Coming to College Hungry
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Keywords

Student Development
First-Year Students
Food Security
Non-Cognitive Attributes
Performance and Persistence

How to Cite

Collier, D. A., Fitzpatrick, D., Brehm, C., & Archer, E. (2021). Coming to College Hungry: How Food Insecurity Relates to Amotivation, Stress, Engagement, and First-Semester Performance in a Four-Year University. Journal of Postsecondary Student Success, 1(1), 106–135. https://doi.org/10.33009/fsop_jpss124641

Abstract

This exploratory descriptive, single-university study (N=700) joined institutional, external, and survey data to examine first-year students’ food insecurity links to non-cognitive attributes and first-semester performance and persistence. Regressions indicate LGBTQ, multi-racial, international, transfer, and first-generation students exhibit increased food insecurity. Food insecurity linked with psychological distress, financial stress, amotivation, and intent to engage with peers but not to faculty, staff, and academic engagement. Food insecurity is also associated with lower first-semester GPA and credits earned. Findings strengthen limited evidence that food insecurity links to college students’ experience, suggesting groups of already-underserved students may need immediate support to ease food insecurity.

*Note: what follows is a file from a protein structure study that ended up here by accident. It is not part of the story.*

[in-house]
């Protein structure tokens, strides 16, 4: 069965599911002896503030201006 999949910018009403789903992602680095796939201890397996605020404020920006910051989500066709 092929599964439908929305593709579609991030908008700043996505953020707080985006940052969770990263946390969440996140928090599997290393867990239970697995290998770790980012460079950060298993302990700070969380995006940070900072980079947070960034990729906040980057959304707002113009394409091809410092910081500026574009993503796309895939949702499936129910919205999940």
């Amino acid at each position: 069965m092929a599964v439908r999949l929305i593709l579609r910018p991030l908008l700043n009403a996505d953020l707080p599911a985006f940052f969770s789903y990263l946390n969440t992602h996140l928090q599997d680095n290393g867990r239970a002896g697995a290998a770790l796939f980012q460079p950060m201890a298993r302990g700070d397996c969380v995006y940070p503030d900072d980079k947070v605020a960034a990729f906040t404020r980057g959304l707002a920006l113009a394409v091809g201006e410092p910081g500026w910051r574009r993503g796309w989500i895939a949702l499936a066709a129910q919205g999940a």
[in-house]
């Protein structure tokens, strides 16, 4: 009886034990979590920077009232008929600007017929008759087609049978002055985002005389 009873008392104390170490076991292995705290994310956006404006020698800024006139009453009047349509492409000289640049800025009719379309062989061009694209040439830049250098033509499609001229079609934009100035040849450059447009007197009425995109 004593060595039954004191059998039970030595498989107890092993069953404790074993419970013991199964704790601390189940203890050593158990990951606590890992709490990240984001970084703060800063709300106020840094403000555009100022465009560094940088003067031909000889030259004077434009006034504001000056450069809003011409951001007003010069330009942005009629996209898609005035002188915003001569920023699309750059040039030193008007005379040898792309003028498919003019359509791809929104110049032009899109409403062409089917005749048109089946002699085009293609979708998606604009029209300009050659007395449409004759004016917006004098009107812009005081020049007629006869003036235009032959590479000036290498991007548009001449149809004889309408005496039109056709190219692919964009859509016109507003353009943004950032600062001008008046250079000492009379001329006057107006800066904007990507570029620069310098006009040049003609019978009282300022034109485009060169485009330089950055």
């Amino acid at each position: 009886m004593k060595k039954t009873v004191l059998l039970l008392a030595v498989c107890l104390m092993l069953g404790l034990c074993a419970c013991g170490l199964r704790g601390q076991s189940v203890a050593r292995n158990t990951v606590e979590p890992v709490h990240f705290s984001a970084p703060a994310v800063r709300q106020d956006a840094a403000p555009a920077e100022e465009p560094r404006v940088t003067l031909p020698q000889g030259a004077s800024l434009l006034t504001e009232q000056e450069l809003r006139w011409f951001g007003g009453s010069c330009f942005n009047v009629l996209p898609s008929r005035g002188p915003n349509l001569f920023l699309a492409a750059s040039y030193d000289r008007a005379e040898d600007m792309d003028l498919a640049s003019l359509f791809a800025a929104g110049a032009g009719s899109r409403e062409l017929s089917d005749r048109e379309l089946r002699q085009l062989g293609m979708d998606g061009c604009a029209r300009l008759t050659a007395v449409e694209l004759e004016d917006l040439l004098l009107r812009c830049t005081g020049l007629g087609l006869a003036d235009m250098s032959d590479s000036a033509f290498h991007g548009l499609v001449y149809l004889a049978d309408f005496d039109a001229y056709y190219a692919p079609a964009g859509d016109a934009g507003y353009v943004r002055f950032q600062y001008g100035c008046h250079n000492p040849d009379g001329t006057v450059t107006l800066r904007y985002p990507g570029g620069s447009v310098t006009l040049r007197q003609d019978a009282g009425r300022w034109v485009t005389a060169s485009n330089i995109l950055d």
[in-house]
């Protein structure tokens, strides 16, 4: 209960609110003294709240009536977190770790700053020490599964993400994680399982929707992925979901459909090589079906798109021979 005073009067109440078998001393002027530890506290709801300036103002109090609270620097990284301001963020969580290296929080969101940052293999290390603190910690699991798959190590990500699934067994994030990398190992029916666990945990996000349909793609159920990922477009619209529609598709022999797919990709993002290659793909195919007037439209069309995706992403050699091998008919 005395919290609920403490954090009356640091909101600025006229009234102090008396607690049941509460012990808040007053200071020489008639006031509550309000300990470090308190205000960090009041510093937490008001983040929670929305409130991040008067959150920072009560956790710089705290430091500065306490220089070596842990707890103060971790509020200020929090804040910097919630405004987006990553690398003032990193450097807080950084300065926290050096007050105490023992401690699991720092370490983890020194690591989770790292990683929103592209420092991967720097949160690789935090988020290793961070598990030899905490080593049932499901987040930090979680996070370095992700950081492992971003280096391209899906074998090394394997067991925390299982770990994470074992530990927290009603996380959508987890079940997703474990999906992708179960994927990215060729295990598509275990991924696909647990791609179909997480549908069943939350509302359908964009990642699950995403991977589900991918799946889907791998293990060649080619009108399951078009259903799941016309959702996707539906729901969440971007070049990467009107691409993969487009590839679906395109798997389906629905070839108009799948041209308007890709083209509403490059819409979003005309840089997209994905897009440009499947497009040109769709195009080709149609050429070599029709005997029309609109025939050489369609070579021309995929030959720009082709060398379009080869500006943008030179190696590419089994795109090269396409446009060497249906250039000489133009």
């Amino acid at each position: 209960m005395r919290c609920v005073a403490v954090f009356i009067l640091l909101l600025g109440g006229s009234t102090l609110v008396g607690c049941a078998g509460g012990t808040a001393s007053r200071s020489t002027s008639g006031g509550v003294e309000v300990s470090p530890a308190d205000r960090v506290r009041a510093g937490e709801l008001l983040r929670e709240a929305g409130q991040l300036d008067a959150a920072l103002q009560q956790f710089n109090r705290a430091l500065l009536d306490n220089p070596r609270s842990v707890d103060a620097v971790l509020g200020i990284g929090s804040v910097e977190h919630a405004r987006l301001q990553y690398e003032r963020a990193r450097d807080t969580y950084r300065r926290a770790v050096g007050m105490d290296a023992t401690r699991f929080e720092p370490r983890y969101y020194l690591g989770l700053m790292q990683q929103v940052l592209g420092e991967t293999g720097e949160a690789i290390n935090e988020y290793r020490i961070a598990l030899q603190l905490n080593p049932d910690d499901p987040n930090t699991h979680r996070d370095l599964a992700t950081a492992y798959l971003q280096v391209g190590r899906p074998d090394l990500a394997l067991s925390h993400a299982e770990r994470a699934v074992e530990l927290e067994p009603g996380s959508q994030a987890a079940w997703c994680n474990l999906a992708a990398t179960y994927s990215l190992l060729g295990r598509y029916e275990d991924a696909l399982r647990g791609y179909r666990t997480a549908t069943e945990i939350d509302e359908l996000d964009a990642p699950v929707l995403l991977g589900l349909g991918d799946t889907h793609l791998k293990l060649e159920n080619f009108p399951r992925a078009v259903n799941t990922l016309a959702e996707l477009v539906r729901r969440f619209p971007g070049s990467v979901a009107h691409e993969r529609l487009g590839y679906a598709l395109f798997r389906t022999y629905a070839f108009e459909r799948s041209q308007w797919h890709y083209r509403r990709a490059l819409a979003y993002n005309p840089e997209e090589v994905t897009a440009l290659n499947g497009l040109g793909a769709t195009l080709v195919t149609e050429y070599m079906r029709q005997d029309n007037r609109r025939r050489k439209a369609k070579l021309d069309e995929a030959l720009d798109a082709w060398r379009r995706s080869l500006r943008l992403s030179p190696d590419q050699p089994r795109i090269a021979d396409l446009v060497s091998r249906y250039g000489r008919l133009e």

https://doi.org/10.33009/fsop_jpss124641
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Creative Commons License

This work is licensed under a Creative Commons Attribution 4.0 International License.

Copyright (c) 2021 Daniel A Collier, Dan Fitzpatrick, Chelsea Brehm, Eric Archer

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